Behind-the-scenes issues notwithstanding, there is something honest about the album. There is something honest every single time Ilaiyaraaja places his fingers on his harmonium, and composes a song.

One of the finest albums in this collaboration, the title song also marked the debut of Ilaiyaraaja, the lyricist.

He is said to have dedicated “Idhayam Oru Kovil” to his wife Jeeva, and the song had the word “Jeevan” used multiple times.

Of course, the film had another beautiful song that had the iconic words “Mouna Ragam” but we will get there later.

For now, this here is the fourth line of a love letter that showcases the space they gave each other to design a story that would be told for the ages.

Mouna Ragam (1986)

Revathy and Mohan in a still from Mouna Ragam

Revathy and Mohan in a still from ‘Mouna Ragam’. (Screengrab)

When you hear SP Balasubrahmanyam start the song with his “Aah aha… aaa… aa… ahaa” you are transported to a lonely full moon night with the twinkling of the stars as your only source of light, right?

It can’t be just me. “Nilaave Vaa Shines” the brightest in the interludes, and it just somehow gets better when SPB swoops in, and gets even better in the next interlude.

Vaali’s words, elevated by Ilaiyaraaja’s music, and accentuated by SPB’s voice, just get platformed in the halls of excellence by Mani Ratnam’s vision for the song.

It could have been anything, but Mani Ratnam decides to have Mohan in white, Revathy in black, and them looking at each other furtively with just the moon as the witness.

The fifth line of this love letter is my favourite. The line where both express their love for each other in the only way they know with a healthy competition about whose expression is better.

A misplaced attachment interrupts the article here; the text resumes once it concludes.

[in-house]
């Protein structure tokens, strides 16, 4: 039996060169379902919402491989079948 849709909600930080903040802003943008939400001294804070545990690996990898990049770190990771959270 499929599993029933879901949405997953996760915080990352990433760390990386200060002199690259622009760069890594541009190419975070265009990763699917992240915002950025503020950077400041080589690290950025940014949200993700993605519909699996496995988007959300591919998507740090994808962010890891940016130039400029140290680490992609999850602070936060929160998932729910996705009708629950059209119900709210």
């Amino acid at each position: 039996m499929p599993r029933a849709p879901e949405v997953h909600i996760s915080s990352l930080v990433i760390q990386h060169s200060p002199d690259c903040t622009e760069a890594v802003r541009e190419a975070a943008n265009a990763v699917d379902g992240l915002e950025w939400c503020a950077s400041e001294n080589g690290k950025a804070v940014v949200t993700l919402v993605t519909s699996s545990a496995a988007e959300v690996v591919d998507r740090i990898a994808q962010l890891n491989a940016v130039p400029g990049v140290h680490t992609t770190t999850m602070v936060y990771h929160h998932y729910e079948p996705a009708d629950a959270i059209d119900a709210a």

Also Read: Ilaiyaraaja partnered with IIT-Madras to provide music for all

Nayakan (1987)

Nayakan still

A still from ‘Nayakan’. (X)

Sometimes, just sometimes, everything falls into place. One such Mani Ratnam film was the 1987 classic, Nayakan.

The world sat up to take notice of whatever Mani Ratnam, Kamal Haasan, Ilaiyaraaja, PC Sreeram, and Thota Tharrani did next.

Nayakan became a benchmark, and rightfully so.

It had an album that existed to service the story and wasn’t an individual entity. The film had songs that were essentially mood pieces, but only one of them perfectly summed up Nayakan.

Thenpaandi Cheemayile” was a song that spoke about the tragic nature of its protagonist. The song reminded the world that Velu Nayakkar was indeed a lonesome man, who desperately wanted to embrace death despite being forced to defy it multiple times.

When Ilaiyaraaja and Kamal Haasan go, “Yaar adithaaro… yaar adithaaro…” you just want to hold them tight and say, “Theriyalaye pa…”

The sixth line of that love letter was one where we understood that there is a melody in melancholy, and it is the most mature of collaborations that allows such art to be formed.

Agni Natchathiram (1988)

Agni Natchathiram poster

‘Agni Natchathiram’ poster. (X)

Agni Natchathiram was starkly different from Nayakan. Mani Ratnam experimented with form and structure as he embarked on giving a new-age family drama.

And of course, as always, he had the support of Ilaiyaraaja.

Electronic music was in fashion, and Raaja reminded people he was always trendy.

Another album where every song is a sixer, but there was one stand out. One song, written by the brilliant Vaali, might seem like Raaja showing off.

Such doubts are expected when a song has the lines “Netru illai, naalai illai, eppavum naa Raaja” and is sung by Ilaiyaraaja himself.

But when elevation is supported by talent, it isn’t a showoff, but a mass moment.

Mani Ratnam, in association with the brilliant cinematography of PC Sreeram, created a visual that would go on to define cool for a long time. Really long!

The seventh line of the love letter is one where the outside world sees one half of the relationship as overshadowing the other. But isn’t love also about compromises?